Thursday, October 11, 2012

5 Key (And A Few Bonus) Ways To Find Your Company's "Unfair Advantage" Through Re-Branding

When you began your business, you probably were "on to something" that you felt nobody had addressed. Maybe your business was similar to someone else's in product or service, but you had that "unfair advantage" of a new, unique, "something" that set you apart. You even came up with what I call a "Branding Statement" that defined how you wanted your customers to view your product or service.

Write your Branding Statement here: ___________________________________________________________________________________________________

But then, as so often does with new things, the newness wore off, and now you are dangerously close to slipping into that "rut of sameness" and losing the very edge that made you so popular before.

Don't throw in the towel. You may just need a little "Re-Branding" to re-establish your "unfair advantage".

Our company, ActionCOACH grew out of a need to fill a void. Our "branding statement" is "The World's Number One Business Coaching Firm." But our challenge was in defining for our consumer what a "business" coach was. Back then, business coaching was a new concept, so educating customers to a new concept was a top priority.

Part of our branding process was paralleling the concept of business coaching to something familiar to consumers. They all understood that athletic teams and athletes themselves benefit from having a coach. They also understood that an athletic coach's key responsibility was to prepare his or her team or athlete for peak performance. To accomplish this, the coach must be able to have a clear understanding of discipline, administration, sports medicine, psychology, and prepare athletes for the feats before them.

Brad Sugars, Founder of ActionCOACH recognized that in addition to the skill sets necessary to train athletes (Goal Setting, Communication, Stress and Risk Management, to name a few) business professionals could be trained to "coach" business owners in 5 key areas that would give them the "unfair advantage" over their competitors, including:

• Mastery
• Niche
• Leverage
• Team
• Synergy

The results have been life-altering for thousands of business owners worldwide.

Still, whether one is an athletic team or a business, a key factor in establishing one's "unfair advantage" is branding. A sports team that repeatedly does not perform well doesn't just lose fans and games, it loses credibility. The same is true in business. And loss of credibility "rebrands" a company in a way it does not want to be rebranded.

Picture your product or service on a store shelf, alongside similar products and services. Why will someone pay more for your product or service, if in fact you are very similar, if not identical to the ones next to you?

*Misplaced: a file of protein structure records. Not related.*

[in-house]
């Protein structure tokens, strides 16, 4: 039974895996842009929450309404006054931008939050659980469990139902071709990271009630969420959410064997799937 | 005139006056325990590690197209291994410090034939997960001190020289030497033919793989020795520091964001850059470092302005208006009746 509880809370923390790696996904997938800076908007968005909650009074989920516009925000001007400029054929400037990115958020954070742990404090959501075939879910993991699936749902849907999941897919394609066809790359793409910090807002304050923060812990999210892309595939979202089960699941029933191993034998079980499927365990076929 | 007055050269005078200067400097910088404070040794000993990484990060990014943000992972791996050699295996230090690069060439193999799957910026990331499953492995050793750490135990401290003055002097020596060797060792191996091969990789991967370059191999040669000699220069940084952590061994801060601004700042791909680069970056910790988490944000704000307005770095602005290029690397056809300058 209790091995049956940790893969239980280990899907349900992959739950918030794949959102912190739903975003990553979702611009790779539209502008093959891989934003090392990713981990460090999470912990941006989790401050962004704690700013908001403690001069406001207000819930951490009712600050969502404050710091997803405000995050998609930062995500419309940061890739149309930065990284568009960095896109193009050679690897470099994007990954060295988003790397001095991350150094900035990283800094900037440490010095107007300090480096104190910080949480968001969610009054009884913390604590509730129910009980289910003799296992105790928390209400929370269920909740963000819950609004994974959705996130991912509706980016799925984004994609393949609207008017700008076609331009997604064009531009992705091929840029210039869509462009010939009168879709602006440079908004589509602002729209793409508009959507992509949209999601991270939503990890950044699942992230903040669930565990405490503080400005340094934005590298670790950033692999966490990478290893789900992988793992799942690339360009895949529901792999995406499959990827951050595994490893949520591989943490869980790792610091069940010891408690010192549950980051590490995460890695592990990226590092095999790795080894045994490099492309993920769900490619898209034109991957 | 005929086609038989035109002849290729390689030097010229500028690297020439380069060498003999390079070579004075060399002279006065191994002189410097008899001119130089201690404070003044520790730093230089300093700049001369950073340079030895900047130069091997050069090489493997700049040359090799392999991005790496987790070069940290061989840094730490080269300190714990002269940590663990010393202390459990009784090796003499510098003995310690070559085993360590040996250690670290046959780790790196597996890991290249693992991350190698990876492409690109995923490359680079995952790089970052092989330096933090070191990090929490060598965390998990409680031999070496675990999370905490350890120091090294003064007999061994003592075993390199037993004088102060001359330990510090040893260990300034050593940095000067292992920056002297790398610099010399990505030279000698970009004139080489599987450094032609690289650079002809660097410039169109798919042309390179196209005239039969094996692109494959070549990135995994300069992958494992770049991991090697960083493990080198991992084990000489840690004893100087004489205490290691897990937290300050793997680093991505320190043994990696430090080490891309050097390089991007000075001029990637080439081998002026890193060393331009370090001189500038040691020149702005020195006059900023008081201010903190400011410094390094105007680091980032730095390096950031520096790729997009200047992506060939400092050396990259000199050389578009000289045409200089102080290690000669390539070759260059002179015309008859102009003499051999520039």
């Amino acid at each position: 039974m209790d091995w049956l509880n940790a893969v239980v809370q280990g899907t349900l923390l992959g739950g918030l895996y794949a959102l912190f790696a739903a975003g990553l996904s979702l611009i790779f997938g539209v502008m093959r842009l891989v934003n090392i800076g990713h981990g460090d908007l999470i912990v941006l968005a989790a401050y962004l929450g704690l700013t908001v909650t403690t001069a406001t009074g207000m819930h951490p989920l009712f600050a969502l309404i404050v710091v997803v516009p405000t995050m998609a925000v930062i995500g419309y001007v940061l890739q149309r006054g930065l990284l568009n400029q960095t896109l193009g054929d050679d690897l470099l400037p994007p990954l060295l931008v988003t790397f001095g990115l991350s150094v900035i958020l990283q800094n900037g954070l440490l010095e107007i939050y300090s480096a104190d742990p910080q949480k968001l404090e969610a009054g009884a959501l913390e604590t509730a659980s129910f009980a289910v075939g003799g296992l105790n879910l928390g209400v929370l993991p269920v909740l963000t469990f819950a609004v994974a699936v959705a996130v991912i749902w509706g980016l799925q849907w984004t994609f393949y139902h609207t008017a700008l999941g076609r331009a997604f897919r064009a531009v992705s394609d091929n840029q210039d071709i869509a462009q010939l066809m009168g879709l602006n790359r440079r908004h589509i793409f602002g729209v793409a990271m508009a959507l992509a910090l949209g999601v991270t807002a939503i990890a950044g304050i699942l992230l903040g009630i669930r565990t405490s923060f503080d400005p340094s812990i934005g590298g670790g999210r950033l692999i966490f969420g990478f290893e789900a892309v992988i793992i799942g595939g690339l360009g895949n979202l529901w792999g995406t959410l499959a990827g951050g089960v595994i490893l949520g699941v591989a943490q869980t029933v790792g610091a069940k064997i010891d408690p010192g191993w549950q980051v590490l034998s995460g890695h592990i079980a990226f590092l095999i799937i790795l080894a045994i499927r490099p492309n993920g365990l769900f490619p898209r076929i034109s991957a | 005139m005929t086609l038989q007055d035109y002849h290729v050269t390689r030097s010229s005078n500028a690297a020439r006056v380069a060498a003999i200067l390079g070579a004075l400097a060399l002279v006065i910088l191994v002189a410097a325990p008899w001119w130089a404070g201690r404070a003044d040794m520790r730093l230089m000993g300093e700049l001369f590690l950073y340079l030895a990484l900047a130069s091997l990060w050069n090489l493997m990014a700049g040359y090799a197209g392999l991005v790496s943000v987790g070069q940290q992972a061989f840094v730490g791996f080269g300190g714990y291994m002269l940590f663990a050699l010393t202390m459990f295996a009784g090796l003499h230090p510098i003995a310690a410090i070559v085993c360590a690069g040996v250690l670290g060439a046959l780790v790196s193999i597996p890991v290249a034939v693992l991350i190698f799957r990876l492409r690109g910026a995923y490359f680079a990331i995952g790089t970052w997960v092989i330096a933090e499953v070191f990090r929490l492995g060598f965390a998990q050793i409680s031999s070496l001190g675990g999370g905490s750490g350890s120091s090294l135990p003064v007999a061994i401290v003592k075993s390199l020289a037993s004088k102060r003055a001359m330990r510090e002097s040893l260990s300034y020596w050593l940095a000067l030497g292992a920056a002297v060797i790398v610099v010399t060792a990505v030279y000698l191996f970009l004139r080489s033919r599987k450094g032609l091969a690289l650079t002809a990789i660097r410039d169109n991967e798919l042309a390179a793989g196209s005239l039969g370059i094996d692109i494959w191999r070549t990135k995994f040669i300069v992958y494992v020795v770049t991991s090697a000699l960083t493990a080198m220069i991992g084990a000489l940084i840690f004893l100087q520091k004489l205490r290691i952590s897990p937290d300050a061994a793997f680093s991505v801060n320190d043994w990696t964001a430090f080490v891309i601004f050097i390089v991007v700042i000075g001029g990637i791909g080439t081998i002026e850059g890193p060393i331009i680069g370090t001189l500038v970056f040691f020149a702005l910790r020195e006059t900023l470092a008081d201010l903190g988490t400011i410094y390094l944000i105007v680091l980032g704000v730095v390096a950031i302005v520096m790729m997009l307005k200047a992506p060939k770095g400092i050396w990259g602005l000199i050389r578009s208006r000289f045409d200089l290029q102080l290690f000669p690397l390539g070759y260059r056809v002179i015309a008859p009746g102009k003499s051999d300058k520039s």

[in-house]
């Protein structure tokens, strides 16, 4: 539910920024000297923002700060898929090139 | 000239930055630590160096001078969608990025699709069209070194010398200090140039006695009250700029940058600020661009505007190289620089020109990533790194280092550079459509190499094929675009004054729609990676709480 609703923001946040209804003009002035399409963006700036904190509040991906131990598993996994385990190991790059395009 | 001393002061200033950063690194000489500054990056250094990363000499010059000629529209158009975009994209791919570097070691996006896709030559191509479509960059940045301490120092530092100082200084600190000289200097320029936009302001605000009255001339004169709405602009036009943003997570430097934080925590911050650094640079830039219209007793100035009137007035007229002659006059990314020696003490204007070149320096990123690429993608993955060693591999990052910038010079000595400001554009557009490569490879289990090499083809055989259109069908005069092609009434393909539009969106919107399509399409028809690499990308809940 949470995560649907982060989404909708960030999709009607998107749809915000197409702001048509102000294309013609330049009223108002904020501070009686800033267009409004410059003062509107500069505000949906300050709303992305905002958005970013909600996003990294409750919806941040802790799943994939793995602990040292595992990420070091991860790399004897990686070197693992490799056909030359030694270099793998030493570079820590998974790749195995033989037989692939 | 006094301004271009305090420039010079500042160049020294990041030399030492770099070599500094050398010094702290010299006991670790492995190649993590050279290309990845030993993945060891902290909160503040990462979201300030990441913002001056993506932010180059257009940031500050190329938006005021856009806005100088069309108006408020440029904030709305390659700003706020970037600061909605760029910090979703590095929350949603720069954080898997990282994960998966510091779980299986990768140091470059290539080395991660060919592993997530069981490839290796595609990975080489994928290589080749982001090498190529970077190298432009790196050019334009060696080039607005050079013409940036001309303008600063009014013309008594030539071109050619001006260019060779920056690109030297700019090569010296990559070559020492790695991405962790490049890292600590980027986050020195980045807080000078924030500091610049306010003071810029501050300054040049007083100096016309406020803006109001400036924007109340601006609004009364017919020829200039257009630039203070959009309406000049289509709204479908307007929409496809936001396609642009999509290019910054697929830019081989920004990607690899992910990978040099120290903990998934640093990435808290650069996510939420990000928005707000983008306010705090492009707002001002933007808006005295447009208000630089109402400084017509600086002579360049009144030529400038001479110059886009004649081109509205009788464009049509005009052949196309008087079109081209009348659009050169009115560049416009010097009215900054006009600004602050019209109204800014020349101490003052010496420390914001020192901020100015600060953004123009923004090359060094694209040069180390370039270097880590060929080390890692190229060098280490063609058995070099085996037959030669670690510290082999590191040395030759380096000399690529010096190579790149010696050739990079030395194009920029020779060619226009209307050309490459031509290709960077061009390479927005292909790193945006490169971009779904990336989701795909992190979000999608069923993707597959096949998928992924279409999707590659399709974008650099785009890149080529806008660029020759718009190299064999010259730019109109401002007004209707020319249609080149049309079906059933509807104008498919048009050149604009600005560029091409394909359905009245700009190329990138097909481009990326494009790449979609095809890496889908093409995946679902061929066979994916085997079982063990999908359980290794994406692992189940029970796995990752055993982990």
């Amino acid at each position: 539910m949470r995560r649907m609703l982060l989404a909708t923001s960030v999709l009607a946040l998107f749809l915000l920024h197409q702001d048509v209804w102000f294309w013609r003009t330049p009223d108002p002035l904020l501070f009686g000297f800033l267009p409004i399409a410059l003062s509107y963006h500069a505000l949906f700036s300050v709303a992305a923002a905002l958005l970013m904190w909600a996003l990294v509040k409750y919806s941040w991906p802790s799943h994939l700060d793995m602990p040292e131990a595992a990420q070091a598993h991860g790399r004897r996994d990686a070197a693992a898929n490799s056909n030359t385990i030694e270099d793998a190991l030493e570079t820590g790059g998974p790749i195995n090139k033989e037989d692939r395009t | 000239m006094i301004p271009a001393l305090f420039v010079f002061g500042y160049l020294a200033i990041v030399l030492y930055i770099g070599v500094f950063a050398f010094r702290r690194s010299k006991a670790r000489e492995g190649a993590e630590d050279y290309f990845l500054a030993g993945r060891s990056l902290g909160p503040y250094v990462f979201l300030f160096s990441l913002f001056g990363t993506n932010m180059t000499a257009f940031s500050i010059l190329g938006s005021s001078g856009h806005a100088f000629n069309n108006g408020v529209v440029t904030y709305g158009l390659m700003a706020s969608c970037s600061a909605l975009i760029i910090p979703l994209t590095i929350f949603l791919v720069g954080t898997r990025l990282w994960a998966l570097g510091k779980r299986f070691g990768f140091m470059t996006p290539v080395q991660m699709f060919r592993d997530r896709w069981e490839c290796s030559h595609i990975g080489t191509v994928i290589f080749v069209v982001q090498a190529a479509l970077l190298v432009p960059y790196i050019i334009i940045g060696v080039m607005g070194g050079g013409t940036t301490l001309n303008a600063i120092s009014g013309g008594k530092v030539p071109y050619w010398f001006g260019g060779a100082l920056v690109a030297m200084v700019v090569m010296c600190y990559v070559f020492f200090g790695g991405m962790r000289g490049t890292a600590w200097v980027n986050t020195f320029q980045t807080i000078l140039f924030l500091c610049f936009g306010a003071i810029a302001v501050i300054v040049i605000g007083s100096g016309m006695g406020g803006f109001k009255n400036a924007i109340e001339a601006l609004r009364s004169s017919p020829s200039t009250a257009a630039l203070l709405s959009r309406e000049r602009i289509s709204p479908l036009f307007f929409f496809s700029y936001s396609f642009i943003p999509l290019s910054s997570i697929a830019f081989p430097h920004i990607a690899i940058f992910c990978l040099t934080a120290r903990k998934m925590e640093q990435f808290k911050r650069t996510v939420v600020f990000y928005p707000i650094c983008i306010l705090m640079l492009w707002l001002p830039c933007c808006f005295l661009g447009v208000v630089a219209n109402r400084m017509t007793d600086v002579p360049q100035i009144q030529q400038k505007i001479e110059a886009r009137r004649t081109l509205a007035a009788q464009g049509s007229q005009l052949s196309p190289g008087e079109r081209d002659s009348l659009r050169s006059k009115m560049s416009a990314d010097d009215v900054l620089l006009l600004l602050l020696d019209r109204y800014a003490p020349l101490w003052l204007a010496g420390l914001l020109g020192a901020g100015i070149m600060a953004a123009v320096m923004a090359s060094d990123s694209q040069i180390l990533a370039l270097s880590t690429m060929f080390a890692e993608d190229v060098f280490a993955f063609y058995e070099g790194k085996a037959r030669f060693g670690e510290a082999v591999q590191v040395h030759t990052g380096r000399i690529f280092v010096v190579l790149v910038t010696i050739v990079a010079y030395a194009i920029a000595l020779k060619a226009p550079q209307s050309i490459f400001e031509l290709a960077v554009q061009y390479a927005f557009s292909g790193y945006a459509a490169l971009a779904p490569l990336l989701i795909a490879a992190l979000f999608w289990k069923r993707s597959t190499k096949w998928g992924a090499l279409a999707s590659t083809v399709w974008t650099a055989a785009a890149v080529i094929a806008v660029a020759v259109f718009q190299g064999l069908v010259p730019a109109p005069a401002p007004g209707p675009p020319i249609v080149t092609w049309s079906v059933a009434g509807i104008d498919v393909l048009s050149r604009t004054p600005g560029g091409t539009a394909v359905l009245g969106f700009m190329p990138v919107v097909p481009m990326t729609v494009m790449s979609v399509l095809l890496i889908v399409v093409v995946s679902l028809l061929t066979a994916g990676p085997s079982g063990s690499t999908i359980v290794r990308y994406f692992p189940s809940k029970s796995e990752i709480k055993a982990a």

Morton Salt had that challenge. Morton Salt has the same ingredients as the salt right next to them, but costs more, yet to this day people are willing to pay more for Morton Salt? Why? Because "When it rains, it pours," right? The Morton marketing crew knew what customers hated: Clumpy salt. They addressed the customer's need in their branding, and after more than 150 years they are still the leading seller of salt.

Clearly this one example alone supports the widely discussed issue that your branding is directly related to your customer's needs, which is why it's imperative to know who your primary consumer is in order for you to gain that "unfair advantage".

For the sake of space, let's assume that you've defined who your target market is, that your business is up and running with social media networks humming, that you've carved out a place in the market, but that you're still working 24/7, you're exhausted, that time you thought you'd be having for vacations and new houses, and cars and necessities is being eaten away, and that suddenly your baby--your business -if the truth be told, is feeling more like a parasite, feeding off everything you have to give to sustain itself, rather than supporting you.

Ironically, this can be true even if you've grown your business to a million-dollar-plus industry. Bigger does not always mean self-sufficient or even better.

So, take a deep breath, clear your thought-clustered mind for a moment and ask yourself:

A. What one key thing differentiates my company from my competitor?
B. What one word summarizes my company that my consumer recognizes as being unique?
C. How is my brand reflected in my company's operations, finance, marketing, administration, and pricing?

Remember, name recognition isn't enough. Even companies like Disney, Hertz, Ford, Pepsi, Coke…and more, who are known worldwide have to have a "differentiating factor" that separates them from their competition, refreshing their brand and keeping it ever present and alive in their customers' minds.

Your attention to both your branding and "re-branding" directly impacts competitive positioning, your promise to your consumers, and your consumer's experience with your product or service.

My colleague has a favorite expression, "Line up your head with your heart and your feet will follow." In business, aligning your brand with your strategy allows customers to experience consistency and confidence in your product or service.

Now, that's a branding you want on your side.

For advice and proven systems to advance your business, visit and Peter Williamson, Business Coach and Master Licensee, helps you find instant and lasting solutions to increase your profits by 61% or more - guaranteed. Email

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